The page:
Saturday, July 12, 2014


            As a Florida born brat theme parks like SeaWorld were great for escapist fun. Nowadays, having grown older and lived outside of Florida for most of my life, I have become more aware and weary of the practices of SeaWorld and Blackfish only reinforces those feelings. Ever since its premiere on CNN, Blackfish became less a documentary than it was a news event. When people saw it, they wept. When Sea World rebuke, people hissed. When it was not nominated for an Oscar, people hissed even louder. Blackfish came out a time when I was on hiatus and even then films like 12 Years a Slave, Gravity, and The Act of Killing caught more of my interest, putting Blackfish at the bottom of my list. Having now seen the film must say it is an interesting subject that is streamlined to a fault.
            For those you have not heard of Blackfish, the film is about the decades spanning history of abuse of and negligence by SeaWorld, as told from the perspective of former whale trainers with the tragic story of the killer whale Tilikum as a starting point. If there is one thing the film does well is that explains the issues of animal abuse and corruption in a very clear and precise manner. Pretty much everything that could be legally discussed is shown in this film with brutal honesty including the illegal capturing of whales to the injury and deaths of whales and trainers alike.  That being said at 86 minutes the film details seem to be heavily compressed. There is much content that the filmmakers clearly loved they became more worried giving each moment equal than making a cohesive film.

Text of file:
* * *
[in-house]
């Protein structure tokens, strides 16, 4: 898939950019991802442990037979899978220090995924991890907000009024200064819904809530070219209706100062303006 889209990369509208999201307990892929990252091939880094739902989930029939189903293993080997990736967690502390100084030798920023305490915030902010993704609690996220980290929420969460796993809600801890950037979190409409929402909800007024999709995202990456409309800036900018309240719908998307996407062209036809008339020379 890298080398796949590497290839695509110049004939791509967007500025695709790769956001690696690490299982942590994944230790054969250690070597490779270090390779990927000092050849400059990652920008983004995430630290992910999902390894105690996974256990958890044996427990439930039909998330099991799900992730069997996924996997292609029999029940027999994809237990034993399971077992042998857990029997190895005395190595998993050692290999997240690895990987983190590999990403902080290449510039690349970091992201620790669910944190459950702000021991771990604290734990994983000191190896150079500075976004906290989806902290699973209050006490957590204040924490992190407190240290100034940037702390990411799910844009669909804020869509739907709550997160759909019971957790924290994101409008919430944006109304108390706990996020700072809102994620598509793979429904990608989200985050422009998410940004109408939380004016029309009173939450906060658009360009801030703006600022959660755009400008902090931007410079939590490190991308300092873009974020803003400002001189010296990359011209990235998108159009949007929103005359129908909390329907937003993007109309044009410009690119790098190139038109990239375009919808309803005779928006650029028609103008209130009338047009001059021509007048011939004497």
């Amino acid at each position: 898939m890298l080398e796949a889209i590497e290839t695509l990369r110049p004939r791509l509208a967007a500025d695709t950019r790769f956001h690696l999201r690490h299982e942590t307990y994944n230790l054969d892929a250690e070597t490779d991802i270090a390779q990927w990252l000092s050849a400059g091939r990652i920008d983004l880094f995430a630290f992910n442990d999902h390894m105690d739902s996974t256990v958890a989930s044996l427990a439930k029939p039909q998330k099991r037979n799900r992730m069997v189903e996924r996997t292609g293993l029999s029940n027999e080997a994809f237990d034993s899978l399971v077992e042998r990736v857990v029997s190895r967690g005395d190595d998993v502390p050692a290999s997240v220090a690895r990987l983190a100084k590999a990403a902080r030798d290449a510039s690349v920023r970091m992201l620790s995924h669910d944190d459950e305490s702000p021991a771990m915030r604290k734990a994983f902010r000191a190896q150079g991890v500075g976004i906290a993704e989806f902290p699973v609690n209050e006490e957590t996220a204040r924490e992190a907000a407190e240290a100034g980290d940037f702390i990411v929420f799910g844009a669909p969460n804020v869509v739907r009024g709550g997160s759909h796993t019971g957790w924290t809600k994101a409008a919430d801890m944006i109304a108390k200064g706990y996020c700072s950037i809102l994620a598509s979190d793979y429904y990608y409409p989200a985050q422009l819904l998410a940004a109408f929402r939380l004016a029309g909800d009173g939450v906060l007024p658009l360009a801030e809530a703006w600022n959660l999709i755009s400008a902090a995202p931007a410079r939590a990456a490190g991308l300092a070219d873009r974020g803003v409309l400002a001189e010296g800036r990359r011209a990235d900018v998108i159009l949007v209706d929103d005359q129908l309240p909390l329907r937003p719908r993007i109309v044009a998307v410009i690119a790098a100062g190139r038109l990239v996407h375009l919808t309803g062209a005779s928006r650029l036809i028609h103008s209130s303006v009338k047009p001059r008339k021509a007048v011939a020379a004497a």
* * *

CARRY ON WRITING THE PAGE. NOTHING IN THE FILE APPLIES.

The stories themselves are fascinating but presentation itself is not daring enough to do them justice. The problem I have is that the whole thing feels like any other CNN news documentary, not matter how emotional it is it always looks bland and dull. The film discusses a lot about Sea World but it makes little attempt to provide a face of the company beyond the generic “here’s the culprit!” freeze frames of their lawyers and pro witnesses.  The film spend so much time on the trainers that it is easy to forget about Tilikum until they mention his semen, which leads to one of the most comically jarring smash cuts in recent memory. Then are the dull slideshows, the simplistic animations and news footage montages, all of which are effective to a point but are boilerplate at best.  
            Ultimately, I am ambivalent about Blackfish; the film is a great conversation starter but is structured so dully that it is often not engaging.  The film discusses about shocking and disquieting but that tone never translates in the head.  For all I know, Sea World and other affiliates really did make it difficult on the filmmakers but it feels lacks the sense of daring that is found in any great documentary. Like any other CNN special, it is clear the filmmakers they were more interested in just finishing the film by a deadline than to create something truly powerful.  If the subject interests you at all then it will not waste your time but anyone interested in a documentary that actually transcends the cable TV medium should look elsewhere.

             (Blackfish is available on Netflix)

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